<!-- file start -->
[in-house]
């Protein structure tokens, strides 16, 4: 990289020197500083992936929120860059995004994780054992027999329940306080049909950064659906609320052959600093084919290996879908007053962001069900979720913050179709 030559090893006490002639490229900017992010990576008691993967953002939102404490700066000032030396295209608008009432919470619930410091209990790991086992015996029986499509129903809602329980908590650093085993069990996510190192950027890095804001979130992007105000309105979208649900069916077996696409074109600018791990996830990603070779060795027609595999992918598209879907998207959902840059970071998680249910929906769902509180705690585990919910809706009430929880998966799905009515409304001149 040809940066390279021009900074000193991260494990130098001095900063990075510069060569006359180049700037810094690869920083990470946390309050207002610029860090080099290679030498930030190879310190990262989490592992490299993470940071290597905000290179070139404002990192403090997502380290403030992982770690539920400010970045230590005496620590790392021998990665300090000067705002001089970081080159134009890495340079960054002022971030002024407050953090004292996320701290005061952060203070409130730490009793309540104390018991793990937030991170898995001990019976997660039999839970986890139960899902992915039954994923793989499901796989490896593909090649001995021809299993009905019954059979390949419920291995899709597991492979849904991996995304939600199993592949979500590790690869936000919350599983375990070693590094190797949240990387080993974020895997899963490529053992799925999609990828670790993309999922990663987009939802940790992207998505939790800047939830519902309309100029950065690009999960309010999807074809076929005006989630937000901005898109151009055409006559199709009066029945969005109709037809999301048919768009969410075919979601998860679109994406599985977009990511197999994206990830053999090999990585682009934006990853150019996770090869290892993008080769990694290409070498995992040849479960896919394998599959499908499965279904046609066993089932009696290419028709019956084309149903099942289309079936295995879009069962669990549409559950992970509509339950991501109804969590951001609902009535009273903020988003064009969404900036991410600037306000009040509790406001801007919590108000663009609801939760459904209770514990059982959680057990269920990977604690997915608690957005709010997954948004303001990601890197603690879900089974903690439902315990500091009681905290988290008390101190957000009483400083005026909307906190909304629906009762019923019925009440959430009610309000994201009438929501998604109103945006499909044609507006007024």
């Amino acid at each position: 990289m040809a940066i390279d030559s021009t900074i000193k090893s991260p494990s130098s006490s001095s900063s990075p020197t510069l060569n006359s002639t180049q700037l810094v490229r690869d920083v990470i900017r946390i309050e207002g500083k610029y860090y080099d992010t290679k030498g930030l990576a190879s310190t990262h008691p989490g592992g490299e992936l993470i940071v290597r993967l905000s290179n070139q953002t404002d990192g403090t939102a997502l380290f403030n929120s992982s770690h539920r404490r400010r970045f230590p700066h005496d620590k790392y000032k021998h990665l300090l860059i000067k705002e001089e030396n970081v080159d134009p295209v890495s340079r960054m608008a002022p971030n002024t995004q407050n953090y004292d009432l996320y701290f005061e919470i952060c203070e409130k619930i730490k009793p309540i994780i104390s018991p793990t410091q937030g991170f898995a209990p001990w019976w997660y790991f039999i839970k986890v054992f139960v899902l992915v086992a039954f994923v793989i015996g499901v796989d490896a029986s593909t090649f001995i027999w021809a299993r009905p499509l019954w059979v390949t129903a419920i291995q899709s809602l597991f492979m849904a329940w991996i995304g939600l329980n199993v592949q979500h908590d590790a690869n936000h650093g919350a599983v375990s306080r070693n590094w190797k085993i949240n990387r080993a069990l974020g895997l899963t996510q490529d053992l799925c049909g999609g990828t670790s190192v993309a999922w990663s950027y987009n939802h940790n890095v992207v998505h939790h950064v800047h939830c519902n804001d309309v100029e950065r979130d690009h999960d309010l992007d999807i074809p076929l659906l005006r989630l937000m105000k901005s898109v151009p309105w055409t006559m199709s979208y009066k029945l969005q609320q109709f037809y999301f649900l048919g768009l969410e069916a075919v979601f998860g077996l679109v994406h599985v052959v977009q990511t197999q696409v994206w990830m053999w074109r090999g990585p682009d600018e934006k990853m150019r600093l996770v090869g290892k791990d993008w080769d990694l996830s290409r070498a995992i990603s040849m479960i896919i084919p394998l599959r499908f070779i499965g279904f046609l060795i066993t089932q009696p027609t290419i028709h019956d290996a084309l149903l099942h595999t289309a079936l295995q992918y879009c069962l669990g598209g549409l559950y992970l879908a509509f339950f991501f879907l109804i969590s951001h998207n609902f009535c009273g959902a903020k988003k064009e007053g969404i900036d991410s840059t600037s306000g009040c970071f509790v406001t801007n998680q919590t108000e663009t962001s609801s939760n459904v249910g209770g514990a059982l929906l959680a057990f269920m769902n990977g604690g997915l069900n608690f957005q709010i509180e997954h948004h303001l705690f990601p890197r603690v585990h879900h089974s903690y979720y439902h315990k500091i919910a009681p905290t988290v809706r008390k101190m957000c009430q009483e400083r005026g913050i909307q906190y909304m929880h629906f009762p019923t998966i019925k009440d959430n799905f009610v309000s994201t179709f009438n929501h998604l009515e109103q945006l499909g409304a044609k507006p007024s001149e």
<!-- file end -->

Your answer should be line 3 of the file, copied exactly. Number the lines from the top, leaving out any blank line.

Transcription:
């Amino acid at each position: 990289m040809a940066i390279d030559s021009t900074i000193k090893s991260p494990s130098s006490s001095s900063s990075p020197t510069l060569n006359s002639t180049q700037l810094v490229r690869d920083v990470i900017r946390i309050e207002g500083k610029y860090y080099d992010t290679k030498g930030l990576a190879s310190t990262h008691p989490g592992g490299e992936l993470i940071v290597r993967l905000s290179n070139q953002t404002d990192g403090t939102a997502l380290f403030n929120s992982s770690h539920r404490r400010r970045f230590p700066h005496d620590k790392y000032k021998h990665l300090l860059i000067k705002e001089e030396n970081v080159d134009p295209v890495s340079r960054m608008a002022p971030n002024t995004q407050n953090y004292d009432l996320y701290f005061e919470i952060c203070e409130k619930i730490k009793p309540i994780i104390s018991p793990t410091q937030g991170f898995a209990p001990w019976w997660y790991f039999i839970k986890v054992f139960v899902l992915v086992a039954f994923v793989i015996g499901v796989d490896a029986s593909t090649f001995i027999w021809a299993r009905p499509l019954w059979v390949t129903a419920i291995q899709s809602l597991f492979m849904a329940w991996i995304g939600l329980n199993v592949q979500h908590d590790a690869n936000h650093g919350a599983v375990s306080r070693n590094w190797k085993i949240n990387r080993a069990l974020g895997l899963t996510q490529d053992l799925c049909g999609g990828t670790s190192v993309a999922w990663s950027y987009n939802h940790n890095v992207v998505h939790h950064v800047h939830c519902n804001d309309v100029e950065r979130d690009h999960d309010l992007d999807i074809p076929l659906l005006r989630l937000m105000k901005s898109v151009p309105w055409t006559m199709s979208y009066k029945l969005q609320q109709f037809y999301f649900l048919g768009l969410e069916a075919v979601f998860g077996l679109v994406h599985v052959v977009q990511t197999q696409v994206w990830m053999w074109r090999g990585p682009d600018e934006k990853m150019r600093l996770v090869g290892k791990d993008w080769d990694l996830s290409r070498a995992i990603s040849m479960i896919i084919p394998l599959r499908f070779i499965g279904f046609l060795i066993t089932q009696p027609t290419i028709h019956d290996a084309l149903l099942h595999t289309a079936l295995q992918y879009c069962l669990g598209g549409l559950y992970l879908a509509f339950f991501f879907l109804i969590s951001h998207n609902f009535c009273g959902a903020k988003k064009e007053g969404i900036d991410s840059t600037s306000g009040c970071f509790v406001t801007n998680q919590t108000e663009t962001s609801s939760n459904v249910g209770g514990a059982l929906l959680a057990f269920m769902n990977g604690g997915l069900n608690f957005q709010i509180e997954h948004h303001l705690f990601p890197r603690v585990h879900h089974s903690y979720y439902h315990k500091i919910a009681p905290t988290v809706r008390k101190m957000c009430q009483e400083r005026g913050i909307q906190y909304m929880h629906f009762p019923t998966i019925k009440d959430n799905f009610v309000s994201t179709f009438n929501h998604l009515e109103q945006l499909g409304a044609k507006p007024s001149e």